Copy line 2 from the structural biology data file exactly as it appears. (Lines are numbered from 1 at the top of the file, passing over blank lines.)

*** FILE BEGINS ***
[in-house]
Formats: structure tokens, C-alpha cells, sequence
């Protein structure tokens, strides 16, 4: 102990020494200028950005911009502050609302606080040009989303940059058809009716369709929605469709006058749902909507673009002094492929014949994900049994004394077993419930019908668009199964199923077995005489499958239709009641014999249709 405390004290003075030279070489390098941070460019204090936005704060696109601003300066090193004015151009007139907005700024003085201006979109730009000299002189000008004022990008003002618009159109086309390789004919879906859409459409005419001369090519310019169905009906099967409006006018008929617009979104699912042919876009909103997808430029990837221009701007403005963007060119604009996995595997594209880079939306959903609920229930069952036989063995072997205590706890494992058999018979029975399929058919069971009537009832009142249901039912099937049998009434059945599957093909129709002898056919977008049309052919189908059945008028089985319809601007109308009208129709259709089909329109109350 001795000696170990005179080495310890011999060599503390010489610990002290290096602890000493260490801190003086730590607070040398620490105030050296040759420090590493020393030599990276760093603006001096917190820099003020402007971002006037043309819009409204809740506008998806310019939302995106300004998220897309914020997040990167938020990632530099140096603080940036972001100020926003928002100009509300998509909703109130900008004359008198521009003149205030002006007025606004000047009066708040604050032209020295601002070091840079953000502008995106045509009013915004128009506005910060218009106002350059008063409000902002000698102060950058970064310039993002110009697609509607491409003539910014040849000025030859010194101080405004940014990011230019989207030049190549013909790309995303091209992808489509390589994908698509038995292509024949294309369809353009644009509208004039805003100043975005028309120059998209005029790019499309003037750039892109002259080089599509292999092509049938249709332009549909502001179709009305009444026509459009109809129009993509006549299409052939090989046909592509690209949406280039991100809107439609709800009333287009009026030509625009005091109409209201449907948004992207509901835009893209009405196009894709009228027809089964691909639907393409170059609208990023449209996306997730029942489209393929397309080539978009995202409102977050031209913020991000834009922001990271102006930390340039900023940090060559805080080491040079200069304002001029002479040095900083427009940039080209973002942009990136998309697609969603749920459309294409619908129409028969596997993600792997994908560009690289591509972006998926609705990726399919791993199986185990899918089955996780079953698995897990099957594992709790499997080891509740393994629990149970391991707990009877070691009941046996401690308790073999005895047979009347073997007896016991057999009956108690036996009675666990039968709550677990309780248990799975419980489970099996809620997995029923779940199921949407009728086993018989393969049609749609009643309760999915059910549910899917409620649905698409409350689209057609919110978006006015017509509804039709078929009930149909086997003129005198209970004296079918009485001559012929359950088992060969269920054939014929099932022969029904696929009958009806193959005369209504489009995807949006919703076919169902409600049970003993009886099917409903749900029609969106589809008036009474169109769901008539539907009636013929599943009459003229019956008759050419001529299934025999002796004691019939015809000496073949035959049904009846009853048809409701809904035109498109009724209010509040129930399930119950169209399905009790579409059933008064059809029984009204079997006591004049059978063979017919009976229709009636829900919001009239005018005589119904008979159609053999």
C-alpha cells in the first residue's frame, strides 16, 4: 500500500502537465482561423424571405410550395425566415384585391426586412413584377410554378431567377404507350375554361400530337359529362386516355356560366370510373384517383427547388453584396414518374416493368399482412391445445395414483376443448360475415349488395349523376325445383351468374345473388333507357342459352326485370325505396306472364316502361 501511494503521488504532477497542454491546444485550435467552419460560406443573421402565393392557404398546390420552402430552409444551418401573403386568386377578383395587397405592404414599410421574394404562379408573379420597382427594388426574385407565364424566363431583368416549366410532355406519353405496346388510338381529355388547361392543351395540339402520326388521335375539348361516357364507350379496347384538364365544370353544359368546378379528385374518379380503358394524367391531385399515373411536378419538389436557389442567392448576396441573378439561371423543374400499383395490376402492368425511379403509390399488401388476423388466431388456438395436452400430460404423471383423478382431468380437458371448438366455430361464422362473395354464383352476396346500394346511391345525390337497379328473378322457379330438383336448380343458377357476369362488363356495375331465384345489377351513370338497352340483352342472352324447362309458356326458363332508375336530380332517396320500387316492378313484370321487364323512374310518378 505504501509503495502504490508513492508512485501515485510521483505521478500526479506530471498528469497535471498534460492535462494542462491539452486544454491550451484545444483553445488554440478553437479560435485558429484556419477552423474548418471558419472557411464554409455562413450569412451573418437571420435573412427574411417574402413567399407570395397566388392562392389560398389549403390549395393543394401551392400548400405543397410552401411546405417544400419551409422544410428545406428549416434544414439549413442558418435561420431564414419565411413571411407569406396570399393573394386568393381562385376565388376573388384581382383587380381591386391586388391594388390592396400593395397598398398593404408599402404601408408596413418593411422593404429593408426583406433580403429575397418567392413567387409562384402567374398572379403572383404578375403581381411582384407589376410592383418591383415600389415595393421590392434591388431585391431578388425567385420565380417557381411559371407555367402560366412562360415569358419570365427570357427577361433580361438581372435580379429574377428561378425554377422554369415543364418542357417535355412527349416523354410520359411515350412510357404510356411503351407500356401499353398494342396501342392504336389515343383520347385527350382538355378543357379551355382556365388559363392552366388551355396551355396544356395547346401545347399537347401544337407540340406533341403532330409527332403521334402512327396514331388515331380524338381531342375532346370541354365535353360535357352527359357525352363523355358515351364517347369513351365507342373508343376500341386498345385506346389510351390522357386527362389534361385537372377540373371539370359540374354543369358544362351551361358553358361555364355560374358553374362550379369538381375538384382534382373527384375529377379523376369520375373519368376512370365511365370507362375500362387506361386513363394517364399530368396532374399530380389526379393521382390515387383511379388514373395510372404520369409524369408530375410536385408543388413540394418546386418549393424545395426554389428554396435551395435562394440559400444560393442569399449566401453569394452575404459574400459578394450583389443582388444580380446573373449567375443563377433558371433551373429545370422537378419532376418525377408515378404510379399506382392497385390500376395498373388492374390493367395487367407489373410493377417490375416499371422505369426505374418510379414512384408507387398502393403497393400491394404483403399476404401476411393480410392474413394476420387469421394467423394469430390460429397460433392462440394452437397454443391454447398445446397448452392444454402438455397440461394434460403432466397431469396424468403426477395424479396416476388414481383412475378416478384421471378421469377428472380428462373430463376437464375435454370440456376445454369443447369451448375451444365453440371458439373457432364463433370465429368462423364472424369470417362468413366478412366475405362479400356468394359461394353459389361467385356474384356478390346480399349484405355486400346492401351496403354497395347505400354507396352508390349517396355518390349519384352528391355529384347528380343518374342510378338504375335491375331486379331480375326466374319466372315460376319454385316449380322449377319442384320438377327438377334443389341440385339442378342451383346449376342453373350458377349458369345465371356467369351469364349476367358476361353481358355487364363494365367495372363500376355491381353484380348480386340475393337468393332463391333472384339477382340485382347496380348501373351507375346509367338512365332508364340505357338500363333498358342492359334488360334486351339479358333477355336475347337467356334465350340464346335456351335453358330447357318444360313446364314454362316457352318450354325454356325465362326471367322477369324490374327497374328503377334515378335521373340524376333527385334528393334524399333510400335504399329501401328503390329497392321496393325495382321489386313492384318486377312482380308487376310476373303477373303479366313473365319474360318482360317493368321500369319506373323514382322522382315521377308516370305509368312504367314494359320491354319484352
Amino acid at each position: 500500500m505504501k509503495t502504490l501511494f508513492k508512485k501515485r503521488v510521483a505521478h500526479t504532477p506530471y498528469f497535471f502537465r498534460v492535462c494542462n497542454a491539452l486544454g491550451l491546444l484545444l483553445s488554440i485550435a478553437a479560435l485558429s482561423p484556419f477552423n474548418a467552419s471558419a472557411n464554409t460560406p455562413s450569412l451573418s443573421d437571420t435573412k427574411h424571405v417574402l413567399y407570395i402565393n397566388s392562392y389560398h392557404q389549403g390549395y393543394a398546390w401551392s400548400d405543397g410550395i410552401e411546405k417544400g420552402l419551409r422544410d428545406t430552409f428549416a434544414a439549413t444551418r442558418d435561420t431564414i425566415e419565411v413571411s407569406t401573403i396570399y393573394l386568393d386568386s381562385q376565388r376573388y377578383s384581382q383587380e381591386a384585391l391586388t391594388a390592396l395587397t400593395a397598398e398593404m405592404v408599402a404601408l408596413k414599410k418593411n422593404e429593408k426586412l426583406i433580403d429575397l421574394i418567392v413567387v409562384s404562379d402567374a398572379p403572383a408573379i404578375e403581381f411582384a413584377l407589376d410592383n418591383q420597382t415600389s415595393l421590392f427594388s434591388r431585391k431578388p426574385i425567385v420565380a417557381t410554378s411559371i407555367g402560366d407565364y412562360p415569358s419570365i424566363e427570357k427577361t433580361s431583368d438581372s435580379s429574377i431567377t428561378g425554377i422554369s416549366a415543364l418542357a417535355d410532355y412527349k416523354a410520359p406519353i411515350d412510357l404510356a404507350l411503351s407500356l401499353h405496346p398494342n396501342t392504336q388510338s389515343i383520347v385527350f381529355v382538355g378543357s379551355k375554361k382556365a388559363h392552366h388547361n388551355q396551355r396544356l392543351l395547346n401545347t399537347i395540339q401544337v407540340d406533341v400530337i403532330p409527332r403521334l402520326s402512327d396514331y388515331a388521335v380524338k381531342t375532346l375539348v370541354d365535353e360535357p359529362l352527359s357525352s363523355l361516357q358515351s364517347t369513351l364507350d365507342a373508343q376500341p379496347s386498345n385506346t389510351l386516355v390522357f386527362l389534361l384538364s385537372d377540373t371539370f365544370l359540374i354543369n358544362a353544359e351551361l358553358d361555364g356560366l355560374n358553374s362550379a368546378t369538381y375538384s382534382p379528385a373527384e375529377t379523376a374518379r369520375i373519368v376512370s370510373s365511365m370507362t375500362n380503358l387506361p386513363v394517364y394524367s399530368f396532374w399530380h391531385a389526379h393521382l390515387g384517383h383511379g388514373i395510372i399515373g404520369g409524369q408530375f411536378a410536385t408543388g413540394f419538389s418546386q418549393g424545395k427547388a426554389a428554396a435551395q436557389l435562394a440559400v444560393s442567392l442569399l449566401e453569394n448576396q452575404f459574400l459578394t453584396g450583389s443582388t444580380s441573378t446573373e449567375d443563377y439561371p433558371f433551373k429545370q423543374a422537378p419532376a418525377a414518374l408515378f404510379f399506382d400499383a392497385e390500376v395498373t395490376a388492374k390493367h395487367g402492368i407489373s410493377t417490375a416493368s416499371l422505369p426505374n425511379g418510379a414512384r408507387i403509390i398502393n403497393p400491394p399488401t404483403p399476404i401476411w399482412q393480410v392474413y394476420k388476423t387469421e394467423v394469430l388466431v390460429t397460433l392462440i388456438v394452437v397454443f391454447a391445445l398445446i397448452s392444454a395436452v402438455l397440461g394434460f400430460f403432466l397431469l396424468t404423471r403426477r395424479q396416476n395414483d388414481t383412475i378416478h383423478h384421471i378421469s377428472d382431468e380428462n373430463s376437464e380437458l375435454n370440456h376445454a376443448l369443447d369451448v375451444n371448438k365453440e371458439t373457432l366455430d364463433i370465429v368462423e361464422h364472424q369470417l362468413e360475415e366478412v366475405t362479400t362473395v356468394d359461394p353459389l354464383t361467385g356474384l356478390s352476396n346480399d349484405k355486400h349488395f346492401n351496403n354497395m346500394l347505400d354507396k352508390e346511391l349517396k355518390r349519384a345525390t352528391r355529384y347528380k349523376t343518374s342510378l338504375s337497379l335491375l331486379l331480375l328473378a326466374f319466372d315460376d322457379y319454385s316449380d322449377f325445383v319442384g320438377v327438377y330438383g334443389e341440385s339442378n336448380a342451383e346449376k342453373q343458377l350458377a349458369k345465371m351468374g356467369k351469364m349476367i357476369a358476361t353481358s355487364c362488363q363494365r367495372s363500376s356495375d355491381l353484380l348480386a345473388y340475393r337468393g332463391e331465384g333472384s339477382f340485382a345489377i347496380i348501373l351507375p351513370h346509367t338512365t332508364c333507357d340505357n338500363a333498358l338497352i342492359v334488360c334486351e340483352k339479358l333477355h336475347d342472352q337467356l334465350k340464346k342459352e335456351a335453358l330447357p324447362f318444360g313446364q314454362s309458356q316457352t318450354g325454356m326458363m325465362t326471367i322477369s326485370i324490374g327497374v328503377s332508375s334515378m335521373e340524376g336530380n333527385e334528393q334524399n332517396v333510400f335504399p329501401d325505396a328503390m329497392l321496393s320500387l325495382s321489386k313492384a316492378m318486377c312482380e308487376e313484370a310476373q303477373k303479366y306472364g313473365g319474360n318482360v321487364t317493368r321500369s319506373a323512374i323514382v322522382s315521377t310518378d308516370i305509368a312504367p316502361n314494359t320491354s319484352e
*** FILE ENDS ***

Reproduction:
Formats: structure tokens, C-alpha cells, sequence